Many scenes in Sukhada Tatke’s origin story about a bacterium found in the soil of Rapa Nui (Easter Island) feel plucked out of a movie: A ship full of Canadian scientists and doctors, landing on a mysterious island to collect samples from its inhabitants and the land. A Punjabi microbiologist who makes one last batch of this culture and stores it in his freezer after his lab deprioritizes his research. Then, some years later, fascinating experiments on mice confirming that this molecule — rapamycin — is a “life-saving wonder drug” that can save millions of lives, including organ transplant patients and people with cancer, diabetes, and neurodegenerative diseases. Tatke tells the remarkable story of this scientist, Surendra Nath Sehgal, and a medical discovery that has brought hope to so many. —CLR

3. On Metaphors and Snow Boots

Annie Sand | Guernica | May 23rd, 2022 | 2,821 words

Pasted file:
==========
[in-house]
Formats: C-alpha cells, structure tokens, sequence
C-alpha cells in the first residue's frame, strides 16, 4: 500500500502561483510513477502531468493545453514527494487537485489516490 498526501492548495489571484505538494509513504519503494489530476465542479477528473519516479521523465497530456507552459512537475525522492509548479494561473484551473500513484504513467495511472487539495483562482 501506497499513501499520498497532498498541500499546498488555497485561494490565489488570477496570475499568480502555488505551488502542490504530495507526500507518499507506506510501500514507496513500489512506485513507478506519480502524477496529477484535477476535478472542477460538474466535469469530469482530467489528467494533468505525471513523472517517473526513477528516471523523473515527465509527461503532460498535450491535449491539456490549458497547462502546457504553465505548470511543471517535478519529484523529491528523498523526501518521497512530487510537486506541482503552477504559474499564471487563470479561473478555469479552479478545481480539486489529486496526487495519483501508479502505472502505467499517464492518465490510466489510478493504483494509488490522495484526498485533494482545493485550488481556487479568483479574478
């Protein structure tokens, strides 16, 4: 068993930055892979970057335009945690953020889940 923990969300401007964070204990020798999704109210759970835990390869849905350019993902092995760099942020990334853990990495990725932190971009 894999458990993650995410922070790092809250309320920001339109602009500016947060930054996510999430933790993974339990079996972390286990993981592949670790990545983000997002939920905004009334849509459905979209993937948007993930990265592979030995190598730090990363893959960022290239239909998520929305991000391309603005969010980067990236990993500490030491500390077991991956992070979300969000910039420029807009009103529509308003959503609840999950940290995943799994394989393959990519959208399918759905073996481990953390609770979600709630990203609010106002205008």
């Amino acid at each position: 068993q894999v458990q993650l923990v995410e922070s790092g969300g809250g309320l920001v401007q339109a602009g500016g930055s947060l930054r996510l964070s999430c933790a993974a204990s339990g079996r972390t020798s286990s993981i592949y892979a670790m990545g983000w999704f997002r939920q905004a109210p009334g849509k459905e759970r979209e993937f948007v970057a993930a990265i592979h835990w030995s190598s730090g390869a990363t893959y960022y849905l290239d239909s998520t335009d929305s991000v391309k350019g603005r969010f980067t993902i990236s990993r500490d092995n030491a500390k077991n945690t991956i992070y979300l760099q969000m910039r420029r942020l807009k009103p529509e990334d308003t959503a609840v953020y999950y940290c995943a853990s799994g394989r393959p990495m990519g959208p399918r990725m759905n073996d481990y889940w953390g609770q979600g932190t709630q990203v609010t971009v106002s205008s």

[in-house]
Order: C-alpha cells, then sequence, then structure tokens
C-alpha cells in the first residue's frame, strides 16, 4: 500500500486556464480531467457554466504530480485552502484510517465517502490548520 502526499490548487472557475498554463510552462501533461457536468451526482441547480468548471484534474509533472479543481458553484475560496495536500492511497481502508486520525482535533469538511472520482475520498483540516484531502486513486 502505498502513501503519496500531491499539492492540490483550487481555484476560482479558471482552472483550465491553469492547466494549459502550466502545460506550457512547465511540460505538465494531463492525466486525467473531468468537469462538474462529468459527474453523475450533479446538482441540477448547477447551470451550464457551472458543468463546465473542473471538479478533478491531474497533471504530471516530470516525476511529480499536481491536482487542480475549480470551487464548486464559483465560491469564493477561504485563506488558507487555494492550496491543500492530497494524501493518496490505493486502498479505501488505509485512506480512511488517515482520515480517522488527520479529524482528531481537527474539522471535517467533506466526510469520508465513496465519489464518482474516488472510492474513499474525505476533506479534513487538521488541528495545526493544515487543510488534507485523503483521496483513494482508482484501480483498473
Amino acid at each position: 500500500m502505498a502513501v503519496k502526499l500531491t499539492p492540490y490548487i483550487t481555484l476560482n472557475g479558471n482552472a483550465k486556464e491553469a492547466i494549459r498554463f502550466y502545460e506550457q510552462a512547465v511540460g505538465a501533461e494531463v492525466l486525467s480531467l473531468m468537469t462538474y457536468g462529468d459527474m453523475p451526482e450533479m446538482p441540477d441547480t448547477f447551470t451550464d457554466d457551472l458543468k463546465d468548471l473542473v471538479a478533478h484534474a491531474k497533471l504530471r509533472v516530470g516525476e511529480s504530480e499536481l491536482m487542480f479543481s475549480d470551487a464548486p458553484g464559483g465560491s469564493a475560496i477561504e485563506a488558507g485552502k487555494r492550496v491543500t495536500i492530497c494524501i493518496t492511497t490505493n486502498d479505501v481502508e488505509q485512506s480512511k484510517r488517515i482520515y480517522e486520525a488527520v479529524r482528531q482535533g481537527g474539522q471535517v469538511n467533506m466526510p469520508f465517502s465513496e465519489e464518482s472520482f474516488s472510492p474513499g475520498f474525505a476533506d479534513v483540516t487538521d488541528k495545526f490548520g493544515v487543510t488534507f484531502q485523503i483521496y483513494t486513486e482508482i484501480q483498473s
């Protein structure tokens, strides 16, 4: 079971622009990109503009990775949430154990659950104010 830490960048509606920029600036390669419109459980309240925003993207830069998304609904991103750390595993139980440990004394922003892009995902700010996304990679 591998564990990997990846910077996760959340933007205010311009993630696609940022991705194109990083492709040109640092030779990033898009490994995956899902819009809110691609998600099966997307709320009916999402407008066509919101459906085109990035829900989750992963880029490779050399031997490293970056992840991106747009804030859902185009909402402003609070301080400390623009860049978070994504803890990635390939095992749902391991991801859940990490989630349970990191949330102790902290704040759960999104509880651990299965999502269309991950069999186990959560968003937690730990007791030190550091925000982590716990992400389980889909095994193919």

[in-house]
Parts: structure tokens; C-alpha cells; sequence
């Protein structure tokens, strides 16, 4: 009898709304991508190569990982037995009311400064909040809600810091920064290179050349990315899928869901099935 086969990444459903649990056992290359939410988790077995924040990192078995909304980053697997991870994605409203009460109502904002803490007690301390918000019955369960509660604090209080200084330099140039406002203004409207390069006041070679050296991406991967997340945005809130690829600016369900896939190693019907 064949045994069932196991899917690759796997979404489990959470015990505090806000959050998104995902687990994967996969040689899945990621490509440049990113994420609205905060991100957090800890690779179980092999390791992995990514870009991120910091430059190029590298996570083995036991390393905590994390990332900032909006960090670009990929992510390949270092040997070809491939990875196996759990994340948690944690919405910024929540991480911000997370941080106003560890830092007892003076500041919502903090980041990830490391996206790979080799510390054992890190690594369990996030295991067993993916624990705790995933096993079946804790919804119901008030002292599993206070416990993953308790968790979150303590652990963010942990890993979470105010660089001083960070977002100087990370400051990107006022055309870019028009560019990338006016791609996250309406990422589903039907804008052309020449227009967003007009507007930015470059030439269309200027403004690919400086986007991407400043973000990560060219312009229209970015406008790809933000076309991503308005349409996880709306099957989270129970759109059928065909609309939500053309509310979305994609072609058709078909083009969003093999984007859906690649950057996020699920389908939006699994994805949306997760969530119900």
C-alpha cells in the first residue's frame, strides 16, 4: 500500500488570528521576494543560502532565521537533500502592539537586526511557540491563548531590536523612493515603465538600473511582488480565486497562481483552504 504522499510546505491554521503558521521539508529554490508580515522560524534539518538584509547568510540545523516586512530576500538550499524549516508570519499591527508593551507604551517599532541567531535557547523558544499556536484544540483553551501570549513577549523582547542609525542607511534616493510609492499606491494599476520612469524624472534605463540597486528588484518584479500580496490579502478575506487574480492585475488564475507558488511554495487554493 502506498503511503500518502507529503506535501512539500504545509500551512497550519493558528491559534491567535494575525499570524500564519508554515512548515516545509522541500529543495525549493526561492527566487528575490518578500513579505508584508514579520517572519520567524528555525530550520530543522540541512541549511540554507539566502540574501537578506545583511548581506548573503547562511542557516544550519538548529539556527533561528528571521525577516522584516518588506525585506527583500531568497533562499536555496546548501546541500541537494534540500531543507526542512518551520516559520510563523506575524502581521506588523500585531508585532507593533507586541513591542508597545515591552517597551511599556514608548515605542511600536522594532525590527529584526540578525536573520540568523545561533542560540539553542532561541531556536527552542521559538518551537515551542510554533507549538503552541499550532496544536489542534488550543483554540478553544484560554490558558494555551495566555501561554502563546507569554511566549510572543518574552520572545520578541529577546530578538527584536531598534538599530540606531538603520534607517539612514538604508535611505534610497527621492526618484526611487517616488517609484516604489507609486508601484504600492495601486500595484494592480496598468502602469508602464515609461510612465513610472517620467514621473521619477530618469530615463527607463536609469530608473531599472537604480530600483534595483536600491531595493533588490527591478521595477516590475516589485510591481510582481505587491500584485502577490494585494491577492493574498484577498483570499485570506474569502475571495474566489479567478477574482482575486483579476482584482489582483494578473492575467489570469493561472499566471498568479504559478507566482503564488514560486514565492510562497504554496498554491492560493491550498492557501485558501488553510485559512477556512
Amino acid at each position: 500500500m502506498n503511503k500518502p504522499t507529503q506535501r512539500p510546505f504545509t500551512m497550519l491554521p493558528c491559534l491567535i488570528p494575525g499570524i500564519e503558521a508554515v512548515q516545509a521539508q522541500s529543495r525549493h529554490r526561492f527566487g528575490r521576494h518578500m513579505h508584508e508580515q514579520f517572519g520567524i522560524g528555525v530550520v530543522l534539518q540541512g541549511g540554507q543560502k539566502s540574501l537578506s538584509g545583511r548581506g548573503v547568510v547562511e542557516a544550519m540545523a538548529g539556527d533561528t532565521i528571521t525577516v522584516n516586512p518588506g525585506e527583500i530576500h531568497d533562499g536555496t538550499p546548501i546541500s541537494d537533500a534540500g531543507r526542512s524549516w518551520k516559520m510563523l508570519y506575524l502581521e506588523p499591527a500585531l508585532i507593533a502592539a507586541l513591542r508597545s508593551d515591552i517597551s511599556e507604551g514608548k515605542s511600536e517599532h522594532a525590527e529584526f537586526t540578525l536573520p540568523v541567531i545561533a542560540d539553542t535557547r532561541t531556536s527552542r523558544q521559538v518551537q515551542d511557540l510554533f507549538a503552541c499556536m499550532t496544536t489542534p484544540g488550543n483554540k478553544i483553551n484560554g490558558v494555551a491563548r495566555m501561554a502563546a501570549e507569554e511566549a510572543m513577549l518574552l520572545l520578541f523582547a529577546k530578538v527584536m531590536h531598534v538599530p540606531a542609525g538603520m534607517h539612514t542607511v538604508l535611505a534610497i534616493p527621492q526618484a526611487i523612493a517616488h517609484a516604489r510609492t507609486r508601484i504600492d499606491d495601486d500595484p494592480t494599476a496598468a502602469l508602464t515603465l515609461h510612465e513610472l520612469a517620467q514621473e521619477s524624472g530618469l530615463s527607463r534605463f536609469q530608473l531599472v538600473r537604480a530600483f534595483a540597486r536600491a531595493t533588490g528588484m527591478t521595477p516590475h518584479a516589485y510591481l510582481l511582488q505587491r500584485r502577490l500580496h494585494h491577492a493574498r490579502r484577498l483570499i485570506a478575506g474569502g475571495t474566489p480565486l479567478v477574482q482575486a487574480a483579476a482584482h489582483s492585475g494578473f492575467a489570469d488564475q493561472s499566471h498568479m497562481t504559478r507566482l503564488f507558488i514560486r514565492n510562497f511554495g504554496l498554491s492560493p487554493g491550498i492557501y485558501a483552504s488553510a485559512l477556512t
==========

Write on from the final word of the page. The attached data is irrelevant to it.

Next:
Have you ever felt pain that stabs, throbs, or tingles? Have you ever felt mentally stuck or scattered? At Guernica, Annie Sand suggests that the common metaphors we use to describe physical and mental pain and illness are reductive, in that they fail to truly describe what it’s like to endure a body and/or mind causing us trouble. “When we use metaphor to conceal the unknowable, we make symbols out of human beings and allegory out of experience. We reduce our own pain to a precursor, a line item, a weather report…There is a cost to romanticization, to needing metaphor too much. Things — people — are easier to destroy when they’re an abstraction.” She suggests that to truly convey our individual experiences, we need to create metaphors of our own. “I wonder instead if the answer is not to abstain from metaphor, but rather, each time society tries to wheat-paste an ill-fitting metaphor over our lives, to offer one of our own…I collect them: latitude of many storms, thaws that come and go, clouds that squeeze. In a strange way, thinking about anxiety as weather lets me slip past society’s questions of why, and how long, and are you seeing someone about this? It sets me loose from the terrible calculus of justifying my minute-by-minute expenditures. It leaves those unanswered questions of cause and cure off the table.” —KS